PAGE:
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Smartest Guys in the Room: The Amazing Rise…

Smartest Guys in the Room: The Amazing Rise and Scandalous Fall of Enron (original 2003; edition 2003)

by Bethany McLean, Peter Elkind

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9381414,655 (3.99)18
"Just as Watergate was the defining story of its time, so Enron is the biggest business story of our time. And just as All the President's Men was the one Watergate book that gave readers the full story, with all the drama and nuance, The Smartest Guys in the Room is the one book you have to read to understand this business saga."--BOOK JACKET.… (more)
Title:Smartest Guys in the Room: The Amazing Rise and Scandalous Fall of Enron
Authors:Bethany McLean
Other authors:Peter Elkind
Info:Portfolio Hardcover (2003), Hardcover, 464 pages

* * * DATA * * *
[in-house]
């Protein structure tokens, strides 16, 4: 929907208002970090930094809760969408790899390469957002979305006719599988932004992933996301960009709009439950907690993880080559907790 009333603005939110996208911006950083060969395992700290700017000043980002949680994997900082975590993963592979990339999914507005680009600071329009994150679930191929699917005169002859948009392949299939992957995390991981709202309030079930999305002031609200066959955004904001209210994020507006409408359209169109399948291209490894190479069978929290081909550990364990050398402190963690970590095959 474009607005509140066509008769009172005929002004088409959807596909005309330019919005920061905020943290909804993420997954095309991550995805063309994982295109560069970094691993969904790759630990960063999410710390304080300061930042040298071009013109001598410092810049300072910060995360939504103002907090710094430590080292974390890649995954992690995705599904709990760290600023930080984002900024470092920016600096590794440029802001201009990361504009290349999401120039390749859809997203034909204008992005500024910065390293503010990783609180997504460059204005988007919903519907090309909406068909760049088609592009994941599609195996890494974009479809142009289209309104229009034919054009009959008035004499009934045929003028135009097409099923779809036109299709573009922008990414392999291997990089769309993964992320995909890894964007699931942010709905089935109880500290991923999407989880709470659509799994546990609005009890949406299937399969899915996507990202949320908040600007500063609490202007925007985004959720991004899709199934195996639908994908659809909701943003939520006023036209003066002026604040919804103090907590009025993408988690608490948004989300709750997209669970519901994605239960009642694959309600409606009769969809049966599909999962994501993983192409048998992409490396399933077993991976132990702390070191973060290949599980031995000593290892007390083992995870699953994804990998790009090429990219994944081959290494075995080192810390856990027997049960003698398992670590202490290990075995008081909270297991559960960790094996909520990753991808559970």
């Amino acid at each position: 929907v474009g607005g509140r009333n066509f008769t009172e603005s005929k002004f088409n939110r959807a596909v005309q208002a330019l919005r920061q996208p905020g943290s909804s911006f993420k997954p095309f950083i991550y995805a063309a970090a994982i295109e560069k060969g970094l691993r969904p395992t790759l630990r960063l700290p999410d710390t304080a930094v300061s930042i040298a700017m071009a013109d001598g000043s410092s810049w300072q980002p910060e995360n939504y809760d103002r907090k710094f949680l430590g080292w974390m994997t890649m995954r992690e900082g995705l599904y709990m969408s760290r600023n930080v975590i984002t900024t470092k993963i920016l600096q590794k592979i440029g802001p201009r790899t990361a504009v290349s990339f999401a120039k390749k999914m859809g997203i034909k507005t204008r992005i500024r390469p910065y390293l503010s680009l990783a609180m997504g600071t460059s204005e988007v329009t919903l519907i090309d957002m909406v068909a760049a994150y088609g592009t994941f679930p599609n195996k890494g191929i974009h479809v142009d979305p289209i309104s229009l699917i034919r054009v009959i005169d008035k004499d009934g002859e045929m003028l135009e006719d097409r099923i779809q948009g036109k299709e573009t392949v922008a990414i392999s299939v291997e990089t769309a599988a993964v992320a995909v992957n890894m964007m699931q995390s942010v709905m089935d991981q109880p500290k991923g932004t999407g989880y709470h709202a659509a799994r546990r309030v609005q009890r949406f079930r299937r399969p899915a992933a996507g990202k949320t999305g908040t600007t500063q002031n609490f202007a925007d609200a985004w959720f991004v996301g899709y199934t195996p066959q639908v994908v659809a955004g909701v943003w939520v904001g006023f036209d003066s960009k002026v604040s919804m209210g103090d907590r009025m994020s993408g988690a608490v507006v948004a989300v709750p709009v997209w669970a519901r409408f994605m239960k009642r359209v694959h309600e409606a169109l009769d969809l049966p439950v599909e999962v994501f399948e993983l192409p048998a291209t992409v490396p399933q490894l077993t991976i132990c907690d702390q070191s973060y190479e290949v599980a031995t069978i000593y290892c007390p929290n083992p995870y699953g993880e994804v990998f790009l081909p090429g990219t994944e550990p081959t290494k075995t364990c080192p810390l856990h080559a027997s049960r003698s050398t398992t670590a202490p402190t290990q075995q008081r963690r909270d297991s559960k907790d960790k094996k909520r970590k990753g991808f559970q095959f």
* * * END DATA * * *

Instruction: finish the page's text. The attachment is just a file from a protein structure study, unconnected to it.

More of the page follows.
Collections:Your library

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The Smartest Guys in the Room: The Amazing Rise and Scandalous Fall of Enron by Bethany McLean (2003)



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» See also 18 mentions

Showing 1-5 of 14 (next | show all)
Turns out weird Randian ideas about competition and profit don't translate well to real life economics, and wealthy businessmen are sociopaths with no concept of their own faults ( )
  hatingongodot | Aug 12, 2019 |
This is a very well-written book that explains in great detail what happened at Enron. And not just the last 100 pages that reads like a mystery novel where you already know the end; it explains in lay language who was involved with Enron from the beginning, their personality traits, their business traits, and everything that made Enron both a powerhouse and a den of thieves.

What I found especially innovative, besides financial considerations that I never had studied before (and some were definitely over my head) was the people became a cast of characters. From Fastow's disregard of others to Lay's inability to speak truthfully about Enron's status, from Baxter's suicide to Skilling's inevitable meltdown, each of these people is given his (and her) own biographical sketch and then the world in Enron, as they saw it.

Definitely a must-read for anyone interested in how corrupt people can be. The word sociopath came to mind often. ( )